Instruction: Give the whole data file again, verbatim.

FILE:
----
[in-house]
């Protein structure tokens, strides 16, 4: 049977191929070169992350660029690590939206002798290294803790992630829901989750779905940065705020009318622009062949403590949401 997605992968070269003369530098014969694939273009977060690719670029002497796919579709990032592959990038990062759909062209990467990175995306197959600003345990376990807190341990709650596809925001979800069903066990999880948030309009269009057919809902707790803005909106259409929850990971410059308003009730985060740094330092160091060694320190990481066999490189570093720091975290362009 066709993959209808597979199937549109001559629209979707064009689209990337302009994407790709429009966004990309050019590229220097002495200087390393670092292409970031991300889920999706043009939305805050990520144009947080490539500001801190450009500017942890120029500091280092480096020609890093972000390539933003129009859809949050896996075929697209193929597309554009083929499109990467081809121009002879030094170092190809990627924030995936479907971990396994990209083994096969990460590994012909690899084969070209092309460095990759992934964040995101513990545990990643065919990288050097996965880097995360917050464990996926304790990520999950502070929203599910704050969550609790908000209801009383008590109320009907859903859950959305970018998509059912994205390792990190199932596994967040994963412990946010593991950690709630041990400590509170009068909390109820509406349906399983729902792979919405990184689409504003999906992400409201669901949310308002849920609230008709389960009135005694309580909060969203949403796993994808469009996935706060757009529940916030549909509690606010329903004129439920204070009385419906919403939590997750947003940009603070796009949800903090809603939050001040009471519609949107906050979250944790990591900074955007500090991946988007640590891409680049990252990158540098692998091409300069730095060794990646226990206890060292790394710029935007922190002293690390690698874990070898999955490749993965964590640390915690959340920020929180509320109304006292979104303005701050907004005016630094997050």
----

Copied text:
[in-house]
């Protein structure tokens, strides 16, 4: 049977191929070169992350660029690590939206002798290294803790992630829901989750779905940065705020009318622009062949403590949401 997605992968070269003369530098014969694939273009977060690719670029002497796919579709990032592959990038990062759909062209990467990175995306197959600003345990376990807190341990709650596809925001979800069903066990999880948030309009269009057919809902707790803005909106259409929850990971410059308003009730985060740094330092160091060694320190990481066999490189570093720091975290362009 066709993959209808597979199937549109001559629209979707064009689209990337302009994407790709429009966004990309050019590229220097002495200087390393670092292409970031991300889920999706043009939305805050990520144009947080490539500001801190450009500017942890120029500091280092480096020609890093972000390539933003129009859809949050896996075929697209193929597309554009083929499109990467081809121009002879030094170092190809990627924030995936479907971990396994990209083994096969990460590994012909690899084969070209092309460095990759992934964040995101513990545990990643065919990288050097996965880097995360917050464990996926304790990520999950502070929203599910704050969550609790908000209801009383008590109320009907859903859950959305970018998509059912994205390792990190199932596994967040994963412990946010593991950690709630041990400590509170009068909390109820509406349906399983729902792979919405990184689409504003999906992400409201669901949310308002849920609230008709389960009135005694309580909060969203949403796993994808469009996935706060757009529940916030549909509690606010329903004129439920204070009385419906919403939590997750947003940009603070796009949800903090809603939050001040009471519609949107906050979250944790990591900074955007500090991946988007640590891409680049990252990158540098692998091409300069730095060794990646226990206890060292790394710029935007922190002293690390690698874990070898999955490749993965964590640390915690959340920020929180509320109304006292979104303005701050907004005016630094997050």